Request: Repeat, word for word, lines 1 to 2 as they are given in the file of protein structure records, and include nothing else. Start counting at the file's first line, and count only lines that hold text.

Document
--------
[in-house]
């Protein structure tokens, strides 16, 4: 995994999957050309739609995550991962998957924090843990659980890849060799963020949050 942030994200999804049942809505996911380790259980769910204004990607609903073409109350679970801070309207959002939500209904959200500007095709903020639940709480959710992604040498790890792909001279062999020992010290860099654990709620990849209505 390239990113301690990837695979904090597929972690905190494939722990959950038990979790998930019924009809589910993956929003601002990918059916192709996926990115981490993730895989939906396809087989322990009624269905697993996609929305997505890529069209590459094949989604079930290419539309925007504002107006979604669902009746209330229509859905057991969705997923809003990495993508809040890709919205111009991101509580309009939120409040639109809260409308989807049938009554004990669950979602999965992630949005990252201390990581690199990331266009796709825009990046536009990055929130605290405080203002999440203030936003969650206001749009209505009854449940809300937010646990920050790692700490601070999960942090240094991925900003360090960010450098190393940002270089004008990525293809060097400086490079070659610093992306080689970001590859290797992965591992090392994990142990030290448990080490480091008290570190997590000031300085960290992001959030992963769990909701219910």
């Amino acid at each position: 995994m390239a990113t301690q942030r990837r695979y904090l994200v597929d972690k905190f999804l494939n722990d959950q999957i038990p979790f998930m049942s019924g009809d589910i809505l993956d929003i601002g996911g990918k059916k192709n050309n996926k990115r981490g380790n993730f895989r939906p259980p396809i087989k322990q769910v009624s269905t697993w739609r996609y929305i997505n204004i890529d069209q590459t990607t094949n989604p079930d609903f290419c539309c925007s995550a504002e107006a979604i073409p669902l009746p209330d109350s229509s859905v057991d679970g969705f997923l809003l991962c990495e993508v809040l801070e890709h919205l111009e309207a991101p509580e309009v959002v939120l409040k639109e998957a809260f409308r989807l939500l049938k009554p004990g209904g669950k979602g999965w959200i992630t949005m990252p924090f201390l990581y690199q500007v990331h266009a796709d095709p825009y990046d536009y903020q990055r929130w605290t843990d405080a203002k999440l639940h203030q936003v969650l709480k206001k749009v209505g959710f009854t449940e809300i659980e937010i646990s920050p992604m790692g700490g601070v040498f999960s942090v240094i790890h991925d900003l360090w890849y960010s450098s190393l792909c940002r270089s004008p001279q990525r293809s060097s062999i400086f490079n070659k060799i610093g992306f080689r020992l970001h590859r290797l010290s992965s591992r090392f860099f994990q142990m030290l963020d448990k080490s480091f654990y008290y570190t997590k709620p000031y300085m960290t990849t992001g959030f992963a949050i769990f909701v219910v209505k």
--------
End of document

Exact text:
[in-house]
């Protein structure tokens, strides 16, 4: 995994999957050309739609995550991962998957924090843990659980890849060799963020949050 942030994200999804049942809505996911380790259980769910204004990607609903073409109350679970801070309207959002939500209904959200500007095709903020639940709480959710992604040498790890792909001279062999020992010290860099654990709620990849209505 390239990113301690990837695979904090597929972690905190494939722990959950038990979790998930019924009809589910993956929003601002990918059916192709996926990115981490993730895989939906396809087989322990009624269905697993996609929305997505890529069209590459094949989604079930290419539309925007504002107006979604669902009746209330229509859905057991969705997923809003990495993508809040890709919205111009991101509580309009939120409040639109809260409308989807049938009554004990669950979602999965992630949005990252201390990581690199990331266009796709825009990046536009990055929130605290405080203002999440203030936003969650206001749009209505009854449940809300937010646990920050790692700490601070999960942090240094991925900003360090960010450098190393940002270089004008990525293809060097400086490079070659610093992306080689970001590859290797992965591992090392994990142990030290448990080490480091008290570190997590000031300085960290992001959030992963769990909701219910």